Rahim jumped back into the attic and called for his family to get up there. As they climbed the ladder, Rahim took the time to bust out the dormer window in the attic and clear all the sharp glass away before the family reached the attic.
One by one, Rahim and his family jumped off the roof into the river below, then swam to the rescue boat and climbed aboard.
The boat taxied them to the nearest street still above water and dropped them all off.
From there, they walked 12 miles to the Superdome, which by then was already filled to capacity.
So, for two days, Rahim and his family lived on the sidewalk outside the Superdome, without toilet facilities, minimal food and water, and watching people die in the sweltering mugginess of the post hurricane weather. His brother was weak. They worried he might be too weak from chemo and radiation to survive the elements.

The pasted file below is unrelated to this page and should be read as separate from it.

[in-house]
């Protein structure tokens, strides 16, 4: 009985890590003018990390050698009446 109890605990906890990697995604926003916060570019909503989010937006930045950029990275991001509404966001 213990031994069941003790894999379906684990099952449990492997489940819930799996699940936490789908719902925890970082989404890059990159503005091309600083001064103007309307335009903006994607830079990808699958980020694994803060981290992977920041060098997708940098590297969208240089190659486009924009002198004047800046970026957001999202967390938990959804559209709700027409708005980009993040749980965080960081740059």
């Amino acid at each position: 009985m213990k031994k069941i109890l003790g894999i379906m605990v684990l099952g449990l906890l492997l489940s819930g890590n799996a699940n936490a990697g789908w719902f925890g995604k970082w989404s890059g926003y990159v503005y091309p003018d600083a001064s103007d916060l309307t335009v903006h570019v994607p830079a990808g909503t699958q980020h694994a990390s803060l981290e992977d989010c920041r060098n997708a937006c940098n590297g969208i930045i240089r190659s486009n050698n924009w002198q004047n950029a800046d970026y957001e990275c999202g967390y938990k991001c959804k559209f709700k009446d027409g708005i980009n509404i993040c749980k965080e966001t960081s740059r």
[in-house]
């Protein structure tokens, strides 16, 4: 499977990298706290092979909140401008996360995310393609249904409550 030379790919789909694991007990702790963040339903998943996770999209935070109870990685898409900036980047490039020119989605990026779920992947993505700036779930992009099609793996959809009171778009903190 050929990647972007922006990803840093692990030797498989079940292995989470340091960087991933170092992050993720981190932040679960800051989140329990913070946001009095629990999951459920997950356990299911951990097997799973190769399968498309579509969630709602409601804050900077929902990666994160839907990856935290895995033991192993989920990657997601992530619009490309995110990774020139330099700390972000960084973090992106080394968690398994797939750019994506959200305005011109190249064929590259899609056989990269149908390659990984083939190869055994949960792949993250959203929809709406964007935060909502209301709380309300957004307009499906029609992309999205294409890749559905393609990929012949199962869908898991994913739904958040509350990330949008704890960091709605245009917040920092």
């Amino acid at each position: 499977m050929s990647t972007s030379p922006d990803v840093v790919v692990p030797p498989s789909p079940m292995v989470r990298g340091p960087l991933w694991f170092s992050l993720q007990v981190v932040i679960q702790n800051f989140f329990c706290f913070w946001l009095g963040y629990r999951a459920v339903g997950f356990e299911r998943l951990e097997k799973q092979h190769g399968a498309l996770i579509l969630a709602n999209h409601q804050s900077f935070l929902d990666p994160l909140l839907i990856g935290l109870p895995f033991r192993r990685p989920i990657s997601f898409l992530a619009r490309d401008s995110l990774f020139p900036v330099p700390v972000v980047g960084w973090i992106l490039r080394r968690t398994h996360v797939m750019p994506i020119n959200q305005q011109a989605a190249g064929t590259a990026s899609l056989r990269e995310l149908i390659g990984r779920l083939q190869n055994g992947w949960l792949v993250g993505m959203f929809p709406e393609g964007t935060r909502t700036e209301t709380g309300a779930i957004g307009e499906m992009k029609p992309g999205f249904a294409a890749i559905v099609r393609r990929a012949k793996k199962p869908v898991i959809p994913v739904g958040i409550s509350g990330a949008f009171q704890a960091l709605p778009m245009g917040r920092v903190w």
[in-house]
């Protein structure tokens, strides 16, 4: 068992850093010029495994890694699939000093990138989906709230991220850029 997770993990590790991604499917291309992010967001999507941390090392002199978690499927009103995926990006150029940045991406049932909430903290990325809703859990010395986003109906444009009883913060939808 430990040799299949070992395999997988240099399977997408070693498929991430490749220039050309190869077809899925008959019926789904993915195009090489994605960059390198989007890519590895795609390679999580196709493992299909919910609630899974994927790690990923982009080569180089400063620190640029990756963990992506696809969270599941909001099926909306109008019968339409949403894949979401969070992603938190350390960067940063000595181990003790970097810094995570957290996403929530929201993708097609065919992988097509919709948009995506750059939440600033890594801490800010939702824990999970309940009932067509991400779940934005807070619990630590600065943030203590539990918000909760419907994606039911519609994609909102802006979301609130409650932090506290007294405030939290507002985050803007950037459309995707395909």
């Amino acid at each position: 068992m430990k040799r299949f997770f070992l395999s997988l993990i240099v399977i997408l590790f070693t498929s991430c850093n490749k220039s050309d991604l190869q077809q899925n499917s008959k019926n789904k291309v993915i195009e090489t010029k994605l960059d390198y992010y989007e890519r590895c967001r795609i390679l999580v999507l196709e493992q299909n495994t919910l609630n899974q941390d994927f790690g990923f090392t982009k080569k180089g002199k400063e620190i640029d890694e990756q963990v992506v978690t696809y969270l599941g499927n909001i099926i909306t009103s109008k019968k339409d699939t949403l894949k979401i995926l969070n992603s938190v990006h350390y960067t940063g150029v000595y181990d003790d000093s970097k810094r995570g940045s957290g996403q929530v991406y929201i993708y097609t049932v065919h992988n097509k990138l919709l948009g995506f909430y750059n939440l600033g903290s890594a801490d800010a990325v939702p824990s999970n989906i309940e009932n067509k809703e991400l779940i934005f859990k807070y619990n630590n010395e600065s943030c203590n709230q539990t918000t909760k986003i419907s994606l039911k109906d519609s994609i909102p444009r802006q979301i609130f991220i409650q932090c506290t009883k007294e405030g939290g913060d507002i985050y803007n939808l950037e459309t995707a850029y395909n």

While his grandfather was walking around the crowded, squalid sidewalks of the Superdome looking for food, a bus came to take a crowd including Rahim, his grandmother, mother and brother to San Antonio's Kelly USA. It was now or never and they had to leave- without his grandfather.
His eyes misted at that point, but he inhaled deeply and continued his story.
He didn't mention that all his family had on that San Antonio-bound bus were the clothes on their backs. I had to ask.
After hearing that, I remembered the three boxes of clothes and shoes I had gathered the day before to take to the tented collection area my goofy friends had mentioned. Turned out the collection tents were not a collection site, it was a fuckin' Labor Day barbecue cookoff.
Once Rahim had told me his story, I took him out to the vending machine and bought him a Coke. On the floor near the machine were his mother, grandmother and brother, huddled together in stunned silence.
I introduced myself to them, saying what a fine boy Rahim was.
Then I asked if one of them could accompany Rahim and me out to my car to select some new clothes for their family to wear.
Kelly USA had a clothing area but it was disorganized, stuffy, crowded and filled with clothes a hobo would scoff at. I mean, who the hell would donate a tuxedo jacket to hurricane victims in the 100º summer weather of South Texas?